As a tenant, finding out that your rent is being hiked can be daunting. Rent increases are becoming very common, especially in high-demand cities. The annual average rent increase is between 3%-5%, which is something you might face once it’s time for your lease renewal. The good news is that you don’t have to keep silent; you can negotiate a rent increase with your landlord. This will help you reduce the financial strain on you and your roommate, by keeping your rent stable. If you don’t know where to start, don’t stress! Roomi’s here to help. Here are some tips to help you get through a rent increase negotiation.
Related: What Apartment Rental Fees Can My Landlord Legally Charge Me?
Why should you negotiate?
- It means more money for you. Say both you and your flatmate(s) bargain $50 off your rent each month, that’s $600 saved each year per person! Rent negotiation will help you save money for other needs and rainy days.
- If done right, it can boost the landlord-tenant relationship. Your landlord is human too, and how well you appeal for a rent reduction could improve your relationship.
- Personal reasons: You may have developed a love for your apartment, and even your flatmates. Maybe you work close to your apartment and you’ve perfected your lifestyle. This may make you reluctant to leave and is a solid reason for you to negotiate.
How to Negotiate a Rent Increase
1. Research is key
Start by checking the market prices of similar apartments in your area, and find your apartment’s actual worth. If your landlord is trying to charge more than the market rate, then you’ll need to negotiate. You don’t want to pay more for a rental that other tenants enjoy at a lower price.
Part of your research should include talking to other tenants around the area. Find out how much they pay for a similar apartment and compare. If they pay less, you can negotiate a rent increase with your landlord, especially during lease renewal.
2. State your case properly
Let your landlord know why you want to negotiate. Be as authentic as possible, and lay out the facts about your situation. Let them know how an increased rent would negatively impact you or your roommate(s). When you’ve done your research and understand more about the apartment’s rental value, it becomes easier to state your case. Preparation is key!
3. Bargain for upgrades
If you’re facing a rent increase that you can’t get out of, you can ask for an upgrade in your apartment. You may be willing to pay more to have an important upgrade or repair done. Don’t bring up a long list of improvements, but asking for one or two upgrades that reflect the new price is usually fair.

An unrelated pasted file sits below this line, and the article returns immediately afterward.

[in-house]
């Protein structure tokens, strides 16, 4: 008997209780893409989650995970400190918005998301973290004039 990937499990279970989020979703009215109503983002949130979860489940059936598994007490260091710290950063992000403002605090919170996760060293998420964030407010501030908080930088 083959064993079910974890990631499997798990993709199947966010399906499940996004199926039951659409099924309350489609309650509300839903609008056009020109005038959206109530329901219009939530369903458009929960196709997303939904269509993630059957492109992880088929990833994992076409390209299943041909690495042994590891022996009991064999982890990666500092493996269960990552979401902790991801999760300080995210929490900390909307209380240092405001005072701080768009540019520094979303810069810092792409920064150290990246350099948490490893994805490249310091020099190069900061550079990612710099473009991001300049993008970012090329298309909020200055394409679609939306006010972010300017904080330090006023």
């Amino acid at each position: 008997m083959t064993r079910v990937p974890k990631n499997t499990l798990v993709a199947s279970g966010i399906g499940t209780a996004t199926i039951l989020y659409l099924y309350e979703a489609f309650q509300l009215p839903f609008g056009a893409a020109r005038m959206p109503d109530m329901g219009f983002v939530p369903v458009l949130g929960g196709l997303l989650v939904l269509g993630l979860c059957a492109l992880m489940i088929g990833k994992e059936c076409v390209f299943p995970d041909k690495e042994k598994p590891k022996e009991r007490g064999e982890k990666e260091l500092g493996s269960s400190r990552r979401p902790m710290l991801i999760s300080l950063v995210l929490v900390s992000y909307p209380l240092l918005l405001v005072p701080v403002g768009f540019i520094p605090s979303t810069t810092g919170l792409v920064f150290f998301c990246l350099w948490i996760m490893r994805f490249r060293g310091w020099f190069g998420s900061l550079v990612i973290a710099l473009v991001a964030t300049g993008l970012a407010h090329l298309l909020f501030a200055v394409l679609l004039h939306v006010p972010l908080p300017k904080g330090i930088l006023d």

4. Make enticing offers
When trying to get out of a landlord increased rent, you can try making a compromise. Think about what your landlord might want in return to make an offer they can’t refuse. Here are some things to try:
- If you can see yourself staying in that apartment for a while, offer to renew your lease when it expires.
- Offer to pay rent a couple of months ahead in exchange for a rent reduction.
- Offer to do something that raises the value of the property, like repainting the walls.
5. State how good you’ve been as a tenant
If you and your roommate(s) have a great tenant track record, use it to your advantage. Bring up how you pay rent early, or how well you’ve taken care of the apartment. Landlords appreciate tenants who are non-disruptive, so remind them how trouble-free you’ve been and how you plan to continue in that way.
Related: How Much Rent Should I Expect to Pay in NYC?
6. Learn how much the landlord can legally increase rent
Get familiar with local and state laws about rent increase and lease renewal processes. Go over your current lease again, and check whether it mentions rent increase rates. This will help you go into rent negotiations being both well prepared and well informed.
7. Timing matters
Choose your timing well when it comes to rent increase negotiations. It’s advisable to negotiate rent during these times:
- A few months before your lease expires – you can ask for a lease renewal in exchange for reduced rent.
- During winter. Winter is a slow period for landlords since people move more during warmer months. They may be more willing to consider your case if they can’t find new tenants.
8. Be calm
Remember that your landlord probably has reasons for a rent increase. Being rude or lashing out while trying to negotiate won’t play out well for you. You have to be calm, patient, and respectful, so you don’t risk causing an even larger divide between you and your landlord.
9. Put the deal in writing
Deals put down in writing have more value, and can’t be easily broken. If your rent negotiations turn out successful, it doesn’t hurt to have it in writing – signed by both you and your landlord. It may be in your lease renewal document or additional paperwork. Wherever it is, it’ll help you avoid legal issues down the line.
10. If you don’t want to talk directly, you can write a hardship letter
Another alternative you can try is writing a hardship letter. With this letter, you can explain your financial situation and the burden a rent increase would cause for you and/or your roommate(s). Write the letter as though you’re in a real conversation, and properly state your case. You can even use some of the tips above, like mentioning that you’re a good tenant.
What to do when Rent Increase Negotiations fail?
If your negotiations don’t work, and you can’t afford to stay in the apartment anymore, then it may be time to find a new apartment. There’s a lot to consider when searching for a new apartment, but Roomi can help find the perfect choice for you! You could even choose to find a short-term rental until you’ve found what you’re looking for on a long-term basis.